On September 13, 1759, during the Seven Years’ War (1756-63), a worldwide conflict known in the United States as the French and Indian War, the British under General James Wolfe (1727-59) achieved a dramatic victory when they scaled the cliffs over the city of Quebec, defeating the French forces under Louis-Joseph de Montcalm (1712-59) on the Plains of Abraham. Wolfe was fatally wounded during the battle, but his victory ensured British supremacy in Canada.
Seven Years’ War: Background
In the early 1750s, French expansion into the Ohio River valley repeatedly brought France into armed conflict with the British colonies. In 1756, the first official year of fighting in the Seven Years’ War, the British suffered a series of defeats against the French and their broad network of Native American alliances. However, in 1757, British Prime Minister William Pitt (1708–1778), often called William Pitt the Elder, recognized the potential of imperial expansion that would come out of victory against the French and borrowed heavily to fund an expanded war effort. Pitt financed Prussia’s struggle against France and its allies in Europe and reimbursed the colonies for the raising of armies in North America.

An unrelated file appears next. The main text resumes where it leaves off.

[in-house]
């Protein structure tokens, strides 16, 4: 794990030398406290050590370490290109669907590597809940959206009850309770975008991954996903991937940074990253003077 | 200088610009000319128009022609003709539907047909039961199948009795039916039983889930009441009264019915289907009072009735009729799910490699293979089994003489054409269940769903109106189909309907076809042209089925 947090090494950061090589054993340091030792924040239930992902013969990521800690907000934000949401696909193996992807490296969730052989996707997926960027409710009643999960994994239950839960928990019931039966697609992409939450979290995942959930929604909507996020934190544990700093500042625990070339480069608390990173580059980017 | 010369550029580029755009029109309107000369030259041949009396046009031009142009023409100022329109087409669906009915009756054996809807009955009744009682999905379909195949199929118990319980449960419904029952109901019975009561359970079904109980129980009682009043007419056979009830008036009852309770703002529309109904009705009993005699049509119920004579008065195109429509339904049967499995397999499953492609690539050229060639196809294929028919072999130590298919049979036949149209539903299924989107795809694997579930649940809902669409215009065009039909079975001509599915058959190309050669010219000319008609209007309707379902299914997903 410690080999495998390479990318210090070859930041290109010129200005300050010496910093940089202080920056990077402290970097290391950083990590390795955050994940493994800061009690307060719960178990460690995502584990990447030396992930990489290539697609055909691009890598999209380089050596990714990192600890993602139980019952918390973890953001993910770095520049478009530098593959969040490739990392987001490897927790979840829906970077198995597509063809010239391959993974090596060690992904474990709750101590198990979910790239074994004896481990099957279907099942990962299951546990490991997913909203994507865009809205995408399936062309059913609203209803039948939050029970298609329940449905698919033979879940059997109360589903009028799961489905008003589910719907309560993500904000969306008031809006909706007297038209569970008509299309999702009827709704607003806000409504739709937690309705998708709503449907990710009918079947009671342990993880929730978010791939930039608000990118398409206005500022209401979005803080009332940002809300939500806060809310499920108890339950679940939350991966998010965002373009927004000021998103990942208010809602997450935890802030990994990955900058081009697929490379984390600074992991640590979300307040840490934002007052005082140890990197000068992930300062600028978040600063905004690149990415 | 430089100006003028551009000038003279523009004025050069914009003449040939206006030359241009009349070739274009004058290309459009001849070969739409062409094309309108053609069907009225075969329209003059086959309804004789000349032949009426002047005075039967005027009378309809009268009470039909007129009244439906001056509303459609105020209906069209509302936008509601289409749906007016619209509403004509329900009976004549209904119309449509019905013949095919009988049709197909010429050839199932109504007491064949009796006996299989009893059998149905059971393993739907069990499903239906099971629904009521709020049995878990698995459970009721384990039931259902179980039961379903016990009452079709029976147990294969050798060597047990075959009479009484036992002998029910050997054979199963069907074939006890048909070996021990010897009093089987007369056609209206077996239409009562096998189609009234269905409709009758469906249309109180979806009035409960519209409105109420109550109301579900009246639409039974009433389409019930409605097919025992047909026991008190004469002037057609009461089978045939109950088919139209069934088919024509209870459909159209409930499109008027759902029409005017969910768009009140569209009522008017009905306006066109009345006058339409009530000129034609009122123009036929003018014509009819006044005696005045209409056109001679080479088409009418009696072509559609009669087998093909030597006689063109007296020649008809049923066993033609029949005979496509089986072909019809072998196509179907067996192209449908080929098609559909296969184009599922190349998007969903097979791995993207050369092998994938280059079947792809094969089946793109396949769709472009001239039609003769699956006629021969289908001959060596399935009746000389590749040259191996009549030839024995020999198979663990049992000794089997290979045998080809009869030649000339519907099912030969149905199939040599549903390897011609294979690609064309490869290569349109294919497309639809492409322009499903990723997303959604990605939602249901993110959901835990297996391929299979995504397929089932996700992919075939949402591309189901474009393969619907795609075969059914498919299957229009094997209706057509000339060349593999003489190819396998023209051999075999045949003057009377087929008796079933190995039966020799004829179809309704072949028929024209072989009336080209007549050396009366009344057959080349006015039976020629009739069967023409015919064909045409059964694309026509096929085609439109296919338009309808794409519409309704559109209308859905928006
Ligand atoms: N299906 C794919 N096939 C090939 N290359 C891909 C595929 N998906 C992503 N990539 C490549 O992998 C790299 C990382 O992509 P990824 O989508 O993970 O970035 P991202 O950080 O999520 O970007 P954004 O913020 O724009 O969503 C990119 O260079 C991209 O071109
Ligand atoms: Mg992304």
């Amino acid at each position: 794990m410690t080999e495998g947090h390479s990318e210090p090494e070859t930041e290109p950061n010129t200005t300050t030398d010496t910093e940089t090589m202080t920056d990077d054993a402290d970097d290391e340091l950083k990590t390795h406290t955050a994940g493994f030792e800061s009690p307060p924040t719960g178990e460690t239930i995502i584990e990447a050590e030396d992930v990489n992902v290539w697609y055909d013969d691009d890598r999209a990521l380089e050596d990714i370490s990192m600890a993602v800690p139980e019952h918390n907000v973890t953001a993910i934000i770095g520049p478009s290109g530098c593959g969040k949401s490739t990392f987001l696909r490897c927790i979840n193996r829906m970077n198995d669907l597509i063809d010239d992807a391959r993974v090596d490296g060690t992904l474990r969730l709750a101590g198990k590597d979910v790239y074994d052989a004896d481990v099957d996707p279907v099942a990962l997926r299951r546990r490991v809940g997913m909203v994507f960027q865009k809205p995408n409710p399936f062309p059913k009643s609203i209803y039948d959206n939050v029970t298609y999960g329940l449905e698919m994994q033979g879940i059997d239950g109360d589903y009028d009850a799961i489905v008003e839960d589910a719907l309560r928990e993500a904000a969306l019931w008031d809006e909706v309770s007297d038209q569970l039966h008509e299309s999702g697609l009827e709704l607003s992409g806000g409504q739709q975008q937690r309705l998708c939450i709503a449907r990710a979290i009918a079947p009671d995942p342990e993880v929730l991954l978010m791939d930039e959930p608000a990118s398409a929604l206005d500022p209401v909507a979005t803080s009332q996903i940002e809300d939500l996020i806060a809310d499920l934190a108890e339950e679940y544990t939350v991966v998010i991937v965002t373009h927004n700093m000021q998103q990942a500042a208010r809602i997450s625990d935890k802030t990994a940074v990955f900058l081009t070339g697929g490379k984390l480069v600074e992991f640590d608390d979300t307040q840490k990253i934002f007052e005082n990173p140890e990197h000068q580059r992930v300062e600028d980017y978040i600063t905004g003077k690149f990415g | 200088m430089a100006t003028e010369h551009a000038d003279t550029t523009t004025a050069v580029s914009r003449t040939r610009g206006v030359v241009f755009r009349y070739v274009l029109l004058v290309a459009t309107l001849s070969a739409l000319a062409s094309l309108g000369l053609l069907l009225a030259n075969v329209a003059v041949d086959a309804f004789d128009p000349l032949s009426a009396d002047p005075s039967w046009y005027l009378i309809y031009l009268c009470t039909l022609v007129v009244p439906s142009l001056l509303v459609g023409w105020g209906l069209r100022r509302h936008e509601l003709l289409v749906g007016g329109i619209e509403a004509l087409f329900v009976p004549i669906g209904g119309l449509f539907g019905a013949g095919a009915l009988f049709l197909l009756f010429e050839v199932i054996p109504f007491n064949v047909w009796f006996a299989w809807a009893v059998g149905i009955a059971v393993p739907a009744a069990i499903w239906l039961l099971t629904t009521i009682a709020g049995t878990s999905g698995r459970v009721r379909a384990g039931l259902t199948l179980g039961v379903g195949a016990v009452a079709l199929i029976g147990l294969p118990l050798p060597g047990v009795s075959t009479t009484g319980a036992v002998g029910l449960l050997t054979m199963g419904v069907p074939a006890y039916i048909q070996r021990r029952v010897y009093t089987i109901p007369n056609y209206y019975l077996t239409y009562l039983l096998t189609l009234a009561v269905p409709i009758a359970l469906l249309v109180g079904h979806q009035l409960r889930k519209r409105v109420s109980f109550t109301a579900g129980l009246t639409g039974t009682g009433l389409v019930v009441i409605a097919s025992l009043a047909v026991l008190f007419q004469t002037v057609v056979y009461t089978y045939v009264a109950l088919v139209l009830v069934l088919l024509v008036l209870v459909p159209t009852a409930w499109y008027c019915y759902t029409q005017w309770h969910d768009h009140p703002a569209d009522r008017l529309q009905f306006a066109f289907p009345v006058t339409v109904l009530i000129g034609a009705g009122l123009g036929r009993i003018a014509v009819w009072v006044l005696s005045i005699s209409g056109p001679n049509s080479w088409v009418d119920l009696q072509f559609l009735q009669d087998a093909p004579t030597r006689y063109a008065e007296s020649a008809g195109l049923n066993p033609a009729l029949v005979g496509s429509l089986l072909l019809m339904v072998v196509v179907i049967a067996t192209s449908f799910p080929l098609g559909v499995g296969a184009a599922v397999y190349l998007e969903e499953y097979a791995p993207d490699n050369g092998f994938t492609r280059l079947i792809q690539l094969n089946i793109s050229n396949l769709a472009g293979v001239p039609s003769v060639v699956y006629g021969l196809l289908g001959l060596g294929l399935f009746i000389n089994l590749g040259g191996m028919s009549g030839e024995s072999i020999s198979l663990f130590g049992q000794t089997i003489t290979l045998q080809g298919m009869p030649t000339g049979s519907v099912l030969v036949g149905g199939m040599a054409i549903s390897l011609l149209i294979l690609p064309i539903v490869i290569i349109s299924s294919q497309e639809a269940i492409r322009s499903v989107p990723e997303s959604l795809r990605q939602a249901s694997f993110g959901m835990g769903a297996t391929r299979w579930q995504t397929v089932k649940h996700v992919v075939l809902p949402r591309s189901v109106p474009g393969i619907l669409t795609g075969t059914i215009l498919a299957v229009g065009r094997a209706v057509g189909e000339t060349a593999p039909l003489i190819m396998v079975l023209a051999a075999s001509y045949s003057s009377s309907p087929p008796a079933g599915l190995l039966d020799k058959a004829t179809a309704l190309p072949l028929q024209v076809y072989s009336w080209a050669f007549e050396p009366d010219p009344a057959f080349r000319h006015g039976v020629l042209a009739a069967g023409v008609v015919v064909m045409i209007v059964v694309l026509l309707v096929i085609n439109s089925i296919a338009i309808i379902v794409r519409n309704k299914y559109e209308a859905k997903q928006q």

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Battle of Quebec: September 13, 1759
On September 13, 1759, the British under General James Wolfe (1727-59) achieved a dramatic victory when they scaled the cliffs over the city of Quebec to defeat French forces under Louis-Joseph de Montcalm on the Plains of Abraham (an area named for the farmer who owned the land). During the battle, which lasted less than an hour, Wolfe was fatally wounded. Montcalm also was wounded and died the next day.
By 1760, the French had been expelled from Canada, and by 1763 all of France’s allies in Europe had either made a separate peace with Prussia or had been defeated. In addition, Spanish attempts to aid France in the Americas had failed, and France also suffered defeats against British forces in India.
Treaty of Paris: 1763
The Seven Years’ War ended with the signing of the treaties of Hubertusburg and Paris in February 1763. In the Treaty of Paris, France lost all claims to Canada and gave Louisiana to Spain, while Britain received Spanish Florida, Upper Canada and various French holdings overseas. The treaty ensured the colonial and maritime supremacy of Britain and strengthened the 13 American colonies by removing their European rivals to the north and the south. Fifteen years later, French bitterness over the loss of most of their colonial empire contributed to their intervention in the American Revolutionary War (1775-83) on the side of the Patriots.